Ensuring food security for all

Ensuring food security for all
14 July 2020

Bangladesh has made remarkable growth in agriculture since independence. This is both in terms of growth in yield and output of cereal production. Food production in Bangladesh has kept its pace with its population growth. Despite population growth over time, the country has attained food self-sufficiency at the aggregate level and increased calorie availability. On average, access to food has also improved. This has been due to the Green Revolution experienced by the country during the past decades. Along with growth, food consumption pattern has also changed.

The recently launched 2020 Global Food Policy Report of the International Food Policy Research Institute (IFPRI) indicates that per capita consumption of cereals has declined while that of meat, eggs, fish, fruits, vegetables and milk has increased across South Asia. In case of Bangladesh, one of the reasons for improvement in its nutritional status, reduction in child stunting, underweight and wasting is the diversity in diet. Multiple Indicator Cluster Survey 2019, by the Bangladesh Bureau of Statistics and UNICEF reveals that chronic malnutrition which is measured by stunting levels declined to 28 percent in 2019 from 42 percent in 2013.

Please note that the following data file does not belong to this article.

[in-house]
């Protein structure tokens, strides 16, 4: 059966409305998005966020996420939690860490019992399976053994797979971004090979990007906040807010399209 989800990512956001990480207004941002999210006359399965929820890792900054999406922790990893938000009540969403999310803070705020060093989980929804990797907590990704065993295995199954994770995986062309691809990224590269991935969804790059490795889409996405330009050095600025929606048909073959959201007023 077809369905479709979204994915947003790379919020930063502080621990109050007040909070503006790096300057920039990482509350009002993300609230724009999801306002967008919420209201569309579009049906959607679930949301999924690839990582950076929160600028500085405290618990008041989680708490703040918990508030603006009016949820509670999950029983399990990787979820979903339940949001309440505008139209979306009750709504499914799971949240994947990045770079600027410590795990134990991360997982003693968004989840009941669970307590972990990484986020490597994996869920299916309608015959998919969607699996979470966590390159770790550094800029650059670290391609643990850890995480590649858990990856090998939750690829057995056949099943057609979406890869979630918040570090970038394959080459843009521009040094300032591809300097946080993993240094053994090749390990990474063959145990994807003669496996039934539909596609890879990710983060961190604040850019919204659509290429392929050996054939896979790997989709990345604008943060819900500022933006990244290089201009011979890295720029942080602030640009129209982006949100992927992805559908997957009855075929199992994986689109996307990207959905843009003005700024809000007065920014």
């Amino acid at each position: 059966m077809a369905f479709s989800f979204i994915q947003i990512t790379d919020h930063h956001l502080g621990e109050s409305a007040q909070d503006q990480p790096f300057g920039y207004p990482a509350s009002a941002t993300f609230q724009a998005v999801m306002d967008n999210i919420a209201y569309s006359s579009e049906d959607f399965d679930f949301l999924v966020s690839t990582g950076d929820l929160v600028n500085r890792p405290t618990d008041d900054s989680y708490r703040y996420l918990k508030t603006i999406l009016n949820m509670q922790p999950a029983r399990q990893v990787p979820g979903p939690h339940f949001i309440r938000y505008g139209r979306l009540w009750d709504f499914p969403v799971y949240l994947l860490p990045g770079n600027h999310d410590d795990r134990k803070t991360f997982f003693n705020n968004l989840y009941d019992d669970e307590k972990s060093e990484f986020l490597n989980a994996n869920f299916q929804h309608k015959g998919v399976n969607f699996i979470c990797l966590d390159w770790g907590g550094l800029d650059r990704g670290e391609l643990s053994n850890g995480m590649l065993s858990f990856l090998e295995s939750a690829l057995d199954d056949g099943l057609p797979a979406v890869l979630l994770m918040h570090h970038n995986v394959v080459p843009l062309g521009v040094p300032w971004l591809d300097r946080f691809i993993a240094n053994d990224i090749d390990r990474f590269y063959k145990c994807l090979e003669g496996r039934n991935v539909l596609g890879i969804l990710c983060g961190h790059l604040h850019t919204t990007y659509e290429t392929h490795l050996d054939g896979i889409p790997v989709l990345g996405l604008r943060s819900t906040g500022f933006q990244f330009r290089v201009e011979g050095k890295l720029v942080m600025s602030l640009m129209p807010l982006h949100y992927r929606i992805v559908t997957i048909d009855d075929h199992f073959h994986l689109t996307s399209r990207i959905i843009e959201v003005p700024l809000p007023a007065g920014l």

The other change in the agriculture sector is the expansion of the food processing sector. This has also been a source of employment. With further technological upgradation food processing can be further increased. This has the potential to improve food availability. Despite paucity of real time and authentic data it can be said that the agriculture sector has been an important catalyst for poverty reduction through employment generation and food consumption. The value chains created within the sector such as through poultry and fishery sub-sectors have also helped the poor to improve their condition.

Of course, food self-sufficiency does not mean food security and food availability for all. It does not also mean food equity and food inclusivity. Bangladesh still lags behind in the Global Food Security Index. In 2019 Bangladesh was ranked 83rd position out of 113 countries in the Global Food Security Index. Bangladesh's ranking is the lowest among the South Asian countries. At a more disaggregated level, it is observed that in case of food affordability and availability Bangladesh's scores have been good. However, the index on quality and safety of food has been moderate, indicating the need for improvement.